American Airlines has further extended its cancellations of Boeing 737 MAX 8 operations through Aug. 19, the airline announced Sunday.

The announcement follows a similar decision by Southwest Airlines, which announced April 12 that it had changed its schedule through Aug. 5 to account for not putting its 34 MAXs back into service before then.

American has 24 MAXs in its fleet and says about 115 flights per day will be canceled through mid-August, around 1.5% of its total flying this summer. Some of those cancellations will not be MAX flights but they will be needed to transfer aircraft to MAX routes.

In a message posted on American’s website April 14, signed by CEO and chairman Doug Parker and president Robert Isom, the company said it was focused on planning for the year’s travel period. “Our commitment to each other and to our customers is to operate the safest and most reliable operation in our history. To further that mission, we have made the decision to extend our cancellations for the Boeing 737 MAX aircraft through Aug. 19. Based upon our ongoing work with FAA and Boeing, we are highly confident that the MAX will be recertified prior to this time. But by extending our cancellations through the summer, we can plan more reliably for the peak travel season and provide confidence to our customers and team members when it comes to their travel plans. Once the MAX is recertified, we anticipate bringing our MAX aircraft back on line as spares to supplement our operation as needed during the summer.”

The message continued,” We remain confident that the impending software updates, along with the new training elements Boeing is developing for the MAX, will lead to recertification of the aircraft soon. We have been in continuous contact with FAA, Department of Transportation, National Transportation Safety Board other regulatory authorities and are pleased with the progress so far.”

FAA said April 12 it was targeting late May or early June for approving Boeing’s proposed changes to the 737 MAX and issuing an airworthiness directive that would mandate the upgrades and clear the way for US MAX operations to resume.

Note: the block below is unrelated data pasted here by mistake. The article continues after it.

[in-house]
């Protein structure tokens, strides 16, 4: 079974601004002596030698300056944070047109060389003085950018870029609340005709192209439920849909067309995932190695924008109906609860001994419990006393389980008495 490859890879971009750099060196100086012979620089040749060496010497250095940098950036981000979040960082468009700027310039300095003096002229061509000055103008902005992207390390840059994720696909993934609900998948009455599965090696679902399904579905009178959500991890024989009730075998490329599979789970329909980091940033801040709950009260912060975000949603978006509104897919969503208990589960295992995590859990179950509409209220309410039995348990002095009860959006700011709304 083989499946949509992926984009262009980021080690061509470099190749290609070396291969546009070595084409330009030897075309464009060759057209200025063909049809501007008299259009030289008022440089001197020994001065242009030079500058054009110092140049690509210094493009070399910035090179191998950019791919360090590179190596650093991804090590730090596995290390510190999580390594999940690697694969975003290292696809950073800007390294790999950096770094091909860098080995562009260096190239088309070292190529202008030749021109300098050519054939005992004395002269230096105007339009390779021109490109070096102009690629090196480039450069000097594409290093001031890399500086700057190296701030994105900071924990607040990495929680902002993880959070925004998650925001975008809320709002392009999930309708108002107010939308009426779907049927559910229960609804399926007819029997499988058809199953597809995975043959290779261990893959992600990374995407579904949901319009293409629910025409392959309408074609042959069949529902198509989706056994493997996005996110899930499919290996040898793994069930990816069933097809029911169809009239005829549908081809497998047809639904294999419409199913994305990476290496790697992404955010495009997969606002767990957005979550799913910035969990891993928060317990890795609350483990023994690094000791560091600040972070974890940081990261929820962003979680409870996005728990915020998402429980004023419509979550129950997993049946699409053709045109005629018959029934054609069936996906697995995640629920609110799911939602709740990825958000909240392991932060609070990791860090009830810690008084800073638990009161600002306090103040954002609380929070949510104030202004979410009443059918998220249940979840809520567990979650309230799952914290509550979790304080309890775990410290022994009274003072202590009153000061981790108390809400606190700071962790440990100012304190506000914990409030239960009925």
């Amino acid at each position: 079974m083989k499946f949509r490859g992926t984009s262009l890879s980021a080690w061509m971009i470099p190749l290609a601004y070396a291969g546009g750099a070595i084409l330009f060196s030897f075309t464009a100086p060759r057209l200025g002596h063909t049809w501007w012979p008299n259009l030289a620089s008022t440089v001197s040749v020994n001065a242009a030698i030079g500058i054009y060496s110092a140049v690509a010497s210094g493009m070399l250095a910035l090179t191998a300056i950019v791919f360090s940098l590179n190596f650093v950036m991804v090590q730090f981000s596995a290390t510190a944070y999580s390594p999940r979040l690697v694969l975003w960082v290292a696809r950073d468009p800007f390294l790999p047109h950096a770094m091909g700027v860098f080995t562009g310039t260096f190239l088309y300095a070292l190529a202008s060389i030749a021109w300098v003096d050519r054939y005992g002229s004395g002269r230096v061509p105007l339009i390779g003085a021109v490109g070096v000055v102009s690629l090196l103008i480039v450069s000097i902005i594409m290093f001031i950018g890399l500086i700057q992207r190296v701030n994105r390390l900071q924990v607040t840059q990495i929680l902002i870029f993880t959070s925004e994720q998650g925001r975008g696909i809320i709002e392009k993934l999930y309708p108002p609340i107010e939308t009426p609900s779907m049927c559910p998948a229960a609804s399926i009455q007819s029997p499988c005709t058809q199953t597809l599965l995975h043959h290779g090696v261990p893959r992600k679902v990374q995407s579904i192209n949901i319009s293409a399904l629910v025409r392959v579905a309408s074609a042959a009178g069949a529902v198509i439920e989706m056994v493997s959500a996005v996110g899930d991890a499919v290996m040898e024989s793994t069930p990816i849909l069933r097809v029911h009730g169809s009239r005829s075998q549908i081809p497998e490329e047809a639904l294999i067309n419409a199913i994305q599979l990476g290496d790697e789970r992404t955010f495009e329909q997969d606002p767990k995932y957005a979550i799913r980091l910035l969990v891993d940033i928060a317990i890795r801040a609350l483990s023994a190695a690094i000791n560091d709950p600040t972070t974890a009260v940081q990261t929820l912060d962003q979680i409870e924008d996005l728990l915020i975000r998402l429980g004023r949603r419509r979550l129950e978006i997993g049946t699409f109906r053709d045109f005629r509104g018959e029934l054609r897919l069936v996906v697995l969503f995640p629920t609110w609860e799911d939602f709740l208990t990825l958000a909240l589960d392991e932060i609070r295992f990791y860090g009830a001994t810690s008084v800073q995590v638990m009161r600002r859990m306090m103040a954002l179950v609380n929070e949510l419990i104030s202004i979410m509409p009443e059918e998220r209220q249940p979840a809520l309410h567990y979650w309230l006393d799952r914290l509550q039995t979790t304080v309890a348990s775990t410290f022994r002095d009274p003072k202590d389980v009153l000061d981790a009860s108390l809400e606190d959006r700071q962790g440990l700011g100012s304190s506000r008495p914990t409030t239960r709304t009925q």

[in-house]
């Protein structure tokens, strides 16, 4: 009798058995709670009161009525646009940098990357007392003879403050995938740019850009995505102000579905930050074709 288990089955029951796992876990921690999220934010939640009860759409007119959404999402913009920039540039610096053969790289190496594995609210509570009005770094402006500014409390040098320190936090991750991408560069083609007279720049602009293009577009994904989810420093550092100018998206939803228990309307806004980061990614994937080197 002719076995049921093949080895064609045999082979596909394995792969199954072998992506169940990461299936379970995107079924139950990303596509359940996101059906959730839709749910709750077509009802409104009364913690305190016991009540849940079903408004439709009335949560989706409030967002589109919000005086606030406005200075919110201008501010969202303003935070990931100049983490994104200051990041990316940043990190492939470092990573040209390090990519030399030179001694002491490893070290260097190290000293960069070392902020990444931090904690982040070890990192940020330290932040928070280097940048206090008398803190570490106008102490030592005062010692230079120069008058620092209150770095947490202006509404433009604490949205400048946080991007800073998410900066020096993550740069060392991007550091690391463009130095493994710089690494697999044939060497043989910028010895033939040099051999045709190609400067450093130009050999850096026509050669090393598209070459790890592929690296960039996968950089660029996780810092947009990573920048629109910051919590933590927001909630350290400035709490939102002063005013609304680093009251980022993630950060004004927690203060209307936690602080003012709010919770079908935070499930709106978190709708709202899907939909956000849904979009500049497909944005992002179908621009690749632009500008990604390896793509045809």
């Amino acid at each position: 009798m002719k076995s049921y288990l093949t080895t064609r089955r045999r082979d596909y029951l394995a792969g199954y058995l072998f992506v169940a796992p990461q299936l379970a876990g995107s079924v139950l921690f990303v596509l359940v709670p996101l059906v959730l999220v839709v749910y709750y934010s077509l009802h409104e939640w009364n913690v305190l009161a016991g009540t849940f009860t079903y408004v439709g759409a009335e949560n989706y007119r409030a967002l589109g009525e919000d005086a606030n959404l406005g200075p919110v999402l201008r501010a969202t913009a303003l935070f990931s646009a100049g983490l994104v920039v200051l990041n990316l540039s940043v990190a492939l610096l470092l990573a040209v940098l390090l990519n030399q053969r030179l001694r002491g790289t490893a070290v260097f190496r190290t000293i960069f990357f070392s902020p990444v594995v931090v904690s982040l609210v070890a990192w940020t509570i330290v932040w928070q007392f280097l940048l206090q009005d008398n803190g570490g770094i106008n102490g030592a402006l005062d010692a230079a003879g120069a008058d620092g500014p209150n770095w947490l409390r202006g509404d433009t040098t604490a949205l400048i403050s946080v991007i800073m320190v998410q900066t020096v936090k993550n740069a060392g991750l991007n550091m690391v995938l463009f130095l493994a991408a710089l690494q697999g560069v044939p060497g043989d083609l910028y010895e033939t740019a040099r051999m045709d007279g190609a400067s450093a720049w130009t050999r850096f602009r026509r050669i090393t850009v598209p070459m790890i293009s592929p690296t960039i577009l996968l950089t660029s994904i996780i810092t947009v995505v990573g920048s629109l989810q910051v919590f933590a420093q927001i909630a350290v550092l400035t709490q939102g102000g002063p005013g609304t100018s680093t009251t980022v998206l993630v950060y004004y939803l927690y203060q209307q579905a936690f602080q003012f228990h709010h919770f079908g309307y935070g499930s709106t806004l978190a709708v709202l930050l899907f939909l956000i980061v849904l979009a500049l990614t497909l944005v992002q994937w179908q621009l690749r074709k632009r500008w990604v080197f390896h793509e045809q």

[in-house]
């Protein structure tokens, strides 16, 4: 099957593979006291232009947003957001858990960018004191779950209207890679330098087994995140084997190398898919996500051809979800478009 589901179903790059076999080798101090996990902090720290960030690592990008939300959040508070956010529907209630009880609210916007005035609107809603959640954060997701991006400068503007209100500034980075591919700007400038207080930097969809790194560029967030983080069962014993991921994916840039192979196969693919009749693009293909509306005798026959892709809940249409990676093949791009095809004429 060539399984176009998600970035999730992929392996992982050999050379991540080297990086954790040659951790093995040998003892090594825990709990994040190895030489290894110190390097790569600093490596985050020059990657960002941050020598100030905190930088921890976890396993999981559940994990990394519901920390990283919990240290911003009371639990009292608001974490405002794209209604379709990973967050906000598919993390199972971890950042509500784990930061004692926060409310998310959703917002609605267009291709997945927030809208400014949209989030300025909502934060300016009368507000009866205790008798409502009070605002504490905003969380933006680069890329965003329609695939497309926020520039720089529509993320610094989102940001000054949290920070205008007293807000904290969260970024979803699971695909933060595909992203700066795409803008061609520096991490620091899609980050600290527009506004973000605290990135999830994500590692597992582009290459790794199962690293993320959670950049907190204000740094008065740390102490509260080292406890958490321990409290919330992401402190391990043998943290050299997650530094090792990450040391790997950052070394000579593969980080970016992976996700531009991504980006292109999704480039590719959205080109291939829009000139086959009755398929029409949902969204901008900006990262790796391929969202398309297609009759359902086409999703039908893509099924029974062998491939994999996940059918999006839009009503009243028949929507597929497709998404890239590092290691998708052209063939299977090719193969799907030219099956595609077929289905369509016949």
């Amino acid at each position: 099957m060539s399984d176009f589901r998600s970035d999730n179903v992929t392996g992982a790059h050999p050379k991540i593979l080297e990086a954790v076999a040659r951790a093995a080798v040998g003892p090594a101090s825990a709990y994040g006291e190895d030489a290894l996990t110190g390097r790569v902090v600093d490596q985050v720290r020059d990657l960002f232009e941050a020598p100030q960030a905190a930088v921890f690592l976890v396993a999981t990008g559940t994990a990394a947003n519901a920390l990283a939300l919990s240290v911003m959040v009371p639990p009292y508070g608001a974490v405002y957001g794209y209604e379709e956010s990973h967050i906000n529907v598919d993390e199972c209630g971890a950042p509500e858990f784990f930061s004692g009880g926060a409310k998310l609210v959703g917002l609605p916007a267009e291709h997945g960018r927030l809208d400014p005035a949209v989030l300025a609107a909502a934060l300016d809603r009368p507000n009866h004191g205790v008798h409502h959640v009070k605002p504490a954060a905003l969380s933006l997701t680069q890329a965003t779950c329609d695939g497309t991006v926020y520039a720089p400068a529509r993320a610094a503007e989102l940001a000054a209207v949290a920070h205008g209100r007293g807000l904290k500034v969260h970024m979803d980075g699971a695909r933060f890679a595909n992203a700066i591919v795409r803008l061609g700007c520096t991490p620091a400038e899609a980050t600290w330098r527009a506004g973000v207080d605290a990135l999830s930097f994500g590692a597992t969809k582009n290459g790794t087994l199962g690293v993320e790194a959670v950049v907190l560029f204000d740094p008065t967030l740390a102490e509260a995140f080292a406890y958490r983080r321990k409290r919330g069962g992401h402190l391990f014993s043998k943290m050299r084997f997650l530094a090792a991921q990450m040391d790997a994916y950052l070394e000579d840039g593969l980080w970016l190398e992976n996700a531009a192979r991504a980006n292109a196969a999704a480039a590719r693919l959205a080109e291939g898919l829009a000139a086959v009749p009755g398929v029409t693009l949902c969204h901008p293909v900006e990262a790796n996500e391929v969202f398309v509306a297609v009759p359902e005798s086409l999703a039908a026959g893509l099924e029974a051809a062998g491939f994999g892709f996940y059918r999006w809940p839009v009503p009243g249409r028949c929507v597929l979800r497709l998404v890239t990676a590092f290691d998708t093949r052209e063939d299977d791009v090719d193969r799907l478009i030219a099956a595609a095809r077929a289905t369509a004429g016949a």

The changes are focused on modifying the MAX’s maneuvering characteristic augmentation system (MCAS) flight-control law logic. It also will include modified 737NG-to-MAX differences training. It will be so-called Level B, meaning it can use “slide/tape presentations, computer-based tutorial instruction, stand-up lectures, or video tapes,” FAA guidance material explains. The MAX training is expected to be delivered via a tablet, such as an Apple iPad.

The MAX has been grounded worldwide since the second of two crashes of the aircraft. The first, of Lion Air flight 610, occurred in October 2018. The second, of Ethiopian Airlines flight 301, occurred in March. Findings so far from the crashes—in which everyone onboard was killed—indicate that the MCAS was activated by faulty angle-of-attack (AOA) data and pushed the MAX 8’s nose down repeatedly, while pilots struggled to counter the un-needed nose-down stabilizer inputs.

It is not yet clear how long after FAA authorizes MAX operations to resume in the US that other regulators, including Australia, Brazil, Canada, China, Europe and Ethiopia will follow suit.

In its April 14 message, American reiterated that customers will be contacted if their flight is canceled and they can request a full refund if they choose not to be rebooked.

Karen Walker